Trade marks that are not put to good use merely clog up the register and have been likened to abandoned vessels in the shipping lanes of commerce. In one case on point, the Intellectual Property Office (IPO) stripped a classic car company of a valuable mark that it had not used for years.
The mark had been registered in the 1990s but, in applying to revoke it under Sections 46(1)(a) and (b) of the Trade Marks Act 1994, a businessman presented evidence that its proprietor was an apparently dormant company that had no current website or any assets. He argued that there was nothing to indicate that any use had been made of the mark in the UK since registration.
The proprietor argued that it had invested substantial sums in exploiting the mark and had made significant use of it in connection with its business for several years after it was registered. It had ceased trading in 2002, due to a falling off in its export market, but had current plans to restart its business and rejuvenate the mark.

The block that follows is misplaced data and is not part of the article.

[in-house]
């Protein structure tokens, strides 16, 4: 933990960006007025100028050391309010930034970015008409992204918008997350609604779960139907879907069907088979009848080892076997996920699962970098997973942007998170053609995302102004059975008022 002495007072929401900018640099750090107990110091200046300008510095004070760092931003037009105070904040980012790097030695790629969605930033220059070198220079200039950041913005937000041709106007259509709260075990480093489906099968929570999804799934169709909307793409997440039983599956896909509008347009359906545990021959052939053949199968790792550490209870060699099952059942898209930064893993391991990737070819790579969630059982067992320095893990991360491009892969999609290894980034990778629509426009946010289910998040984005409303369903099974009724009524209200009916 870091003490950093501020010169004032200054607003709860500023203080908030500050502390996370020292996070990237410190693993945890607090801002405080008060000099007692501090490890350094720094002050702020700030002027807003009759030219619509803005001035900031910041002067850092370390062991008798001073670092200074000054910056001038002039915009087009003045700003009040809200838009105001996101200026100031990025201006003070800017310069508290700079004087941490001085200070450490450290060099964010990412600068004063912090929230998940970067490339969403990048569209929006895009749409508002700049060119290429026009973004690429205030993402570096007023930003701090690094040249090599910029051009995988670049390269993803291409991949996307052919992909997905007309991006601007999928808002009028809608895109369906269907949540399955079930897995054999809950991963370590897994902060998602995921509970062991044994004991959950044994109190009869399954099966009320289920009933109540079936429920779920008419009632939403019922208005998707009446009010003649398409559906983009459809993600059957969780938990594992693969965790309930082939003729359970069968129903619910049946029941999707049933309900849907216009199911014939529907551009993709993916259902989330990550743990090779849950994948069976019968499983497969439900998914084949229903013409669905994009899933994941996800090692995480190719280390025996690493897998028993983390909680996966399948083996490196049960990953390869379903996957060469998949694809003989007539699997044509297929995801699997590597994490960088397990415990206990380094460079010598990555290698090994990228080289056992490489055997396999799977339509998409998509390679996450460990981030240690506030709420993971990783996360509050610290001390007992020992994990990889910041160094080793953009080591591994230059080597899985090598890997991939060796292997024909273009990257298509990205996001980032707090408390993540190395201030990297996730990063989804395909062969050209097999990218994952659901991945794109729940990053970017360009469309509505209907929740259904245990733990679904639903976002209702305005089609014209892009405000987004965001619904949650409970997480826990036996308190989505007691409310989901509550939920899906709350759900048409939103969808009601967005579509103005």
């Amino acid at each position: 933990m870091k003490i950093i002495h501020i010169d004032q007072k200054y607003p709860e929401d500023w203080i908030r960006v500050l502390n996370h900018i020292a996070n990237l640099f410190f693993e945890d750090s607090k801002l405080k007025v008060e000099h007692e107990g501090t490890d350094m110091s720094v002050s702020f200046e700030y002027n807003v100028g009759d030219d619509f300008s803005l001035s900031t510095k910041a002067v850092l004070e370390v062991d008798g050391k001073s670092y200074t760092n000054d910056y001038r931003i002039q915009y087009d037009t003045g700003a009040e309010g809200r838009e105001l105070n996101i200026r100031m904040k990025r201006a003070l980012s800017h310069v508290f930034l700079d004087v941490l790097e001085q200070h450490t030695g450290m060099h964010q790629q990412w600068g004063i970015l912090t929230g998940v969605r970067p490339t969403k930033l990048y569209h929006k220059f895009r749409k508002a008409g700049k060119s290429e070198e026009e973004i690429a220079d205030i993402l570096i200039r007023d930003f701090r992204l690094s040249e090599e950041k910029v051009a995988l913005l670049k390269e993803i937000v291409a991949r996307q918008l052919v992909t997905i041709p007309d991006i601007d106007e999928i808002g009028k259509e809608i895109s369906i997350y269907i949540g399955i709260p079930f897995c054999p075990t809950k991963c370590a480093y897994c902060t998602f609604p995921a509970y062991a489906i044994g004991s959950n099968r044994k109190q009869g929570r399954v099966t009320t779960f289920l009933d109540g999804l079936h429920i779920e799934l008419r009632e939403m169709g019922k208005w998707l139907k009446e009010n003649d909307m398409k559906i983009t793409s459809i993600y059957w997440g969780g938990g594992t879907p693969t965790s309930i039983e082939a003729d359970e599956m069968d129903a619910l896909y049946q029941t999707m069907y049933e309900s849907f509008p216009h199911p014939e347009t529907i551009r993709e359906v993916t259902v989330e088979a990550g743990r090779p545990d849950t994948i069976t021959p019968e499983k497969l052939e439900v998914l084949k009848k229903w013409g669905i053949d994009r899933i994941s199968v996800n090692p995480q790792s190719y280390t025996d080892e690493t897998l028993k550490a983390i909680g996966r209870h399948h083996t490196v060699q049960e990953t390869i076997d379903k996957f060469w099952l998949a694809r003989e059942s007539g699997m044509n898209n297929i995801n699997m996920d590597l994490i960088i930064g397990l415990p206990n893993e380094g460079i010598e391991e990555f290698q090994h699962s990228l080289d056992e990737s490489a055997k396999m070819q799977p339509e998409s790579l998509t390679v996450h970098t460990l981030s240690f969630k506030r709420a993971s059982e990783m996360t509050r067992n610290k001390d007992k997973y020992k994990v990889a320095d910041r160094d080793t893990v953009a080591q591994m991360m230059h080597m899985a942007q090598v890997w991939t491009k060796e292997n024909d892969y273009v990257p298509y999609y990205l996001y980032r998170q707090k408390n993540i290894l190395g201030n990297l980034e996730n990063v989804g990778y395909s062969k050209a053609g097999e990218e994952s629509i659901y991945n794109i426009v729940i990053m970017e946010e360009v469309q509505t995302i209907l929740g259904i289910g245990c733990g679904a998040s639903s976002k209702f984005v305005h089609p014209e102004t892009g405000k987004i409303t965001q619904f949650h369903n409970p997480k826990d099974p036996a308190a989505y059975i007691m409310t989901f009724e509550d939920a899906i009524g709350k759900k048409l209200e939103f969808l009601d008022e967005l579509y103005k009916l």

In revoking the registration, however, the IPO noted that it was for the proprietor to prove that it had made genuine use of the mark. The evidence indicated a 14-year hiatus in such use and there were no advertisements, press releases or websites that revealed an intention to relaunch the brand.
The IPO observed that sitting on trade marks, without making any genuine use of them, for many years is contrary to public policy. If marks which their owners are not using because of unfavourable economic conditions were allowed to remain on the register indefinitely, UK and international trade would grind to a halt. Such dormant marks also posed an unwarranted hazard or obstacle to those who actually intend to trade using the same or similar marks. The proprietor was also ordered to pay the businessman’s £1,200 legal costs.